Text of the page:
47: Naval Arms Race Pt. 4



  • Arms Control and the Anglo-German Naval Race before World War I: Lessons for Today? by John H. Maurer
  • A Fleet in Begin: The Rise and Fall of Italian Sea Power, 1861-1943 by Brian R. Sullivan
  • Admirals versus Generals: The WAr Airms of the Imperial German Navy, 1914-1918 by Holger H. Herwig
  • From the Dreadnought to Scapa Flow: The Royal Navy in the Fisher Era, 1904-1919
  • The Rules of the Game: Jutland and British Naval Command by Andrew Gordon and Paul Wilderson
  • Winning Cheaper Laurels: Borkum/Baltic, the Dardanelles, and Churchill’s Search for a Naval Offensive in the First World War, 1914-1915 by Graham Clews
  • Detente and Deterrence: Anglo-German Relations, 1911-1914 by Sean M. Lynn-Jones
  • ‘The Spirit of the Army’ at Sea: The Prussian-German Naval Officer Corps, 1847-1897 by Lawrence Sondhaus
  • The German Reaction to the Dreadnought Revolution by Holger H. Herwig
  • The German School of Naval Thought and the Origins of the Tirpitz Plan 1875-1900 by Rolf Hobson
  • Imperial Cable Communications and Strategy, 1870-1914 by P.M. Kennedy
  • The Titan Refreshed: Imperial Overstretch and the British Navy before the First World War by Phillips Payson O’Brien
  • Krupp and the Imperial German Navy, 1898-1914: A Reassessment by Michael Epkenhans
  • Left-Wing Opposition to Naval Armaments in Britain Before 1914 by Howard Weinroth
  • The Unknown Effort: Theodore Roosevelt’s Battleship Plan and International Arms Limitation Talks, 1906-1907 by Frederick C. Leiner
  • Strategy, Tactics, and Turf Wars: Tirpitz and the Oberkommando der Marine, 1892-1895 by Patrick J. Kelly
  • Tirpitz: And the Imperial German Navy by Patrick J. Kelly
  • Dreadnought: Britain, Germany, and the Coming of the Great War by Robert K. Massie
  • The Failure of British Espionage against Germany, 1907-1914 by Nicholas P. Hiley
  • The Complexity of Strategy: “Jackie” Fisher and the Trouble with Submarines by Christopher Martin
  • Sir John Fisher and the Dreadnought: The Sources of Naval Mythology by Jon Tetsuro Sumida
  • The Force of Circumstance: Graf Spee’s Options for the East Asian Cruiser Squadron in 1914 by Peter Overlack
  • The Anglo-German Naval Rivalry and Informal Arms Control, 1912-1914 by John H. Maurer
  • Nation, Empire and Navy: Identity Politics in the United Kingdom 1887-1914 by Jan Ruger
  • Strategy and War Planning in the British Navy, 1887-1918 by Shawn T. Grimes
  • Steaming in the Dark? Rules, Rivals, and the British Navy, 1860-1913 by Richard J. Stoll
  • ‘Riches beyond the Dreams of Avarice’?: Commercial Returns on British Warship Construction, 1889-1914 by A.J. Arnold
  • Strategic Command and Control for Maneuver Warfare: Creation of the Royal Navy’s “War Room” System, 1905-1915 by Nicholas A. Lambert
  • Memories and Records Volume Two by Admiral of the Fleet Lord Fisher
  • Germany’s High Sea Fleet in the World War by Admiral Reinhard Scheer
  • “Luxury” Fleet: The Imperial German Navy 1888-1918 by Holger H. Herwig
  • The Grand Fleet 1914-1916: Its Creation, Development and Work by Admiral Viscount Jellicoe of Scapa
  • The Great Naval Race: Anglo-German naval rivalry 1900-1914 by Peter Padfield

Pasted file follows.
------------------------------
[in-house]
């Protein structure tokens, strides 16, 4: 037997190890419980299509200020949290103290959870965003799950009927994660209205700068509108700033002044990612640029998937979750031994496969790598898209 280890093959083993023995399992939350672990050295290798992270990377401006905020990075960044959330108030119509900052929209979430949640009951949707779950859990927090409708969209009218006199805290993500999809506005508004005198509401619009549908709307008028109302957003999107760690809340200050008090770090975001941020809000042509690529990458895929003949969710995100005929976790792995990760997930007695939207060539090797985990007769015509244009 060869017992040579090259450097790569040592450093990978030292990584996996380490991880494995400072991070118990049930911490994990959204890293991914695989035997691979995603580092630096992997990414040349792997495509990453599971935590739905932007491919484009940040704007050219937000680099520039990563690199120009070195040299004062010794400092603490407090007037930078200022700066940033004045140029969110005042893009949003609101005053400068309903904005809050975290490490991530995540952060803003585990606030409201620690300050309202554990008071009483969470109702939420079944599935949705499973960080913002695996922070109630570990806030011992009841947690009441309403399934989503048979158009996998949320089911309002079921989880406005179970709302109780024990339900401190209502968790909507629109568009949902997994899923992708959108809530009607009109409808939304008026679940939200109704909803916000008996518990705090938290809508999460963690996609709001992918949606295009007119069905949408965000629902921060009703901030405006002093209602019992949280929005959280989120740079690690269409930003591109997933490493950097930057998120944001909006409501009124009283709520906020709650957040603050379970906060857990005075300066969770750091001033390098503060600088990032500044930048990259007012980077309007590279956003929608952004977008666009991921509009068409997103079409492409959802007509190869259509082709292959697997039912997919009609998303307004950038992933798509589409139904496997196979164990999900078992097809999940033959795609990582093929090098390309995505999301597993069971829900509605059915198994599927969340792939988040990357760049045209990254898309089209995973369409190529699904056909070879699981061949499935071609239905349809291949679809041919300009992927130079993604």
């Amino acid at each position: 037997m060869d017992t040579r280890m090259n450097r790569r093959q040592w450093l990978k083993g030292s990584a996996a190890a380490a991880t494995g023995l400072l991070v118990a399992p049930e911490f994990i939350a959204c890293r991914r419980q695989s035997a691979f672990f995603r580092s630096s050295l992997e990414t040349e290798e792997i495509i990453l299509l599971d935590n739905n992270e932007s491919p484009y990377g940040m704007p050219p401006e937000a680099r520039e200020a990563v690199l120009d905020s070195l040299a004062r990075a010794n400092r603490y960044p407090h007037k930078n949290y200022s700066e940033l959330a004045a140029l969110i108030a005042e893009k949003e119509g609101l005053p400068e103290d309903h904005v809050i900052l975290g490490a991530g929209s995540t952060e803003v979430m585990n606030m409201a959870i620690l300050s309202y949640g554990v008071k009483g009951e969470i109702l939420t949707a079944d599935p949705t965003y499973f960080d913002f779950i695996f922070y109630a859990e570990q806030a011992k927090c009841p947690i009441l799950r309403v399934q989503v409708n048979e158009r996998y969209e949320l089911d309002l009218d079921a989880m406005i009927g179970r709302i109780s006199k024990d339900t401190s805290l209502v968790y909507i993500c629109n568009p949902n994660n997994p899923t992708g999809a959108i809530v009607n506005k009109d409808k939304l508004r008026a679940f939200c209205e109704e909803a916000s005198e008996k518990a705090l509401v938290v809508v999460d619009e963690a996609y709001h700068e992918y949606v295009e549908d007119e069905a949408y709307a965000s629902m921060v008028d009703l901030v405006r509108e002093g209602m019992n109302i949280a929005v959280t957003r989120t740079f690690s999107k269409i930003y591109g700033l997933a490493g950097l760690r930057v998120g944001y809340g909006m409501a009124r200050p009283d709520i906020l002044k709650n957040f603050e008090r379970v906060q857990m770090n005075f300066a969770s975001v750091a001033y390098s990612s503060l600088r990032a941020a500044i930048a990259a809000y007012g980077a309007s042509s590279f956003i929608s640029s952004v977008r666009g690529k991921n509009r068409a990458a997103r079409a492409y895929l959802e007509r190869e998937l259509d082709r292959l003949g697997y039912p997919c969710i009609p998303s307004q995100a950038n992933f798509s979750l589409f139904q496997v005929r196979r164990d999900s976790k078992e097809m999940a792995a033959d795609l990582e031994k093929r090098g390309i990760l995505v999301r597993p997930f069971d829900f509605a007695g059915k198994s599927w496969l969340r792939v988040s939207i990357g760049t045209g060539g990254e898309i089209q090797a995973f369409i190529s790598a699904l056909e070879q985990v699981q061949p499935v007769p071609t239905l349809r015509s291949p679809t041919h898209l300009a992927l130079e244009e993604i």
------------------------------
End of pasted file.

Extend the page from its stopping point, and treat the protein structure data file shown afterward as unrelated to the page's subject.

Hello everyone and welcome to History of the Great War Premium episode number 48. This episode was initially planned to be about half way through the content for these Naval episodes, but well, I think it is only about a third, so these episodes may be ongoing for awhile. Anyway, last episode we discussed the challenges faced by the Royal Navy during the late 19th century. Most of those challenges revolved around how to adapt to the new technologies and the ever shifting geopolitical situation. This episode we will discuss the massive reforms that were put in place during the reign of Admiral Sir John Arbuthnot Fisher as First Sea Lord starting in 1905. It would be under Fisher’s leadership that the Royal Navy as it would be in 1914 would be created. Fisher’s reforms would drastically change both the Royal Navy and then every other navy in the world due to their reaction to his changes. The most well known of these changes would be the creation of the HMS Dreadnought, which was of course a very big deal, but many of Fisher’s reforms were far less flashy, and often more controversial. These less flashy changes were his attempts to address the economic problems that the Royal Navy was facing. He believed that there were too many ships, many of them hopelessly obsolete, scattered around the world that existed purely to show the flag of the Royal Navy, which was all well and good, albeit expensive, during a time of peace but it would make the navy less prepared for a period of war. The removal of these ships from the Navy was just one of many reforms. A good way to describe the Fisher era reforms, and the reason that they were needed, comes from Fisher himself who would say “There is only so much money available to the Navy-if you put it into chairs that can’t fight, you take it away from ships and men who can.” In their book The Rules of the Game: Jutland and British Naval Command Andrew Gordon and Paul Wilderson have this excellent piece of info to emphasize the pace and scale of change during Fisher’s time in the Royal navy that began in 1854, it is also good to remember that many of the other leaders of the Royal Navy existed in the same timeframe, “he was nominated for the Navy in 1854 by the last of Nelson’s captains still on the Active List (Admiral Sir William Parker, C-in-C Plymouth), and the last of the great ships he built (HMS Renown) was in front-line service in the year of the atomic bomb.” The rate of technological change in the navy during this period would surpass anything from the previous centuries, and Fisher would be the one to try and force the Royal navy to adapt.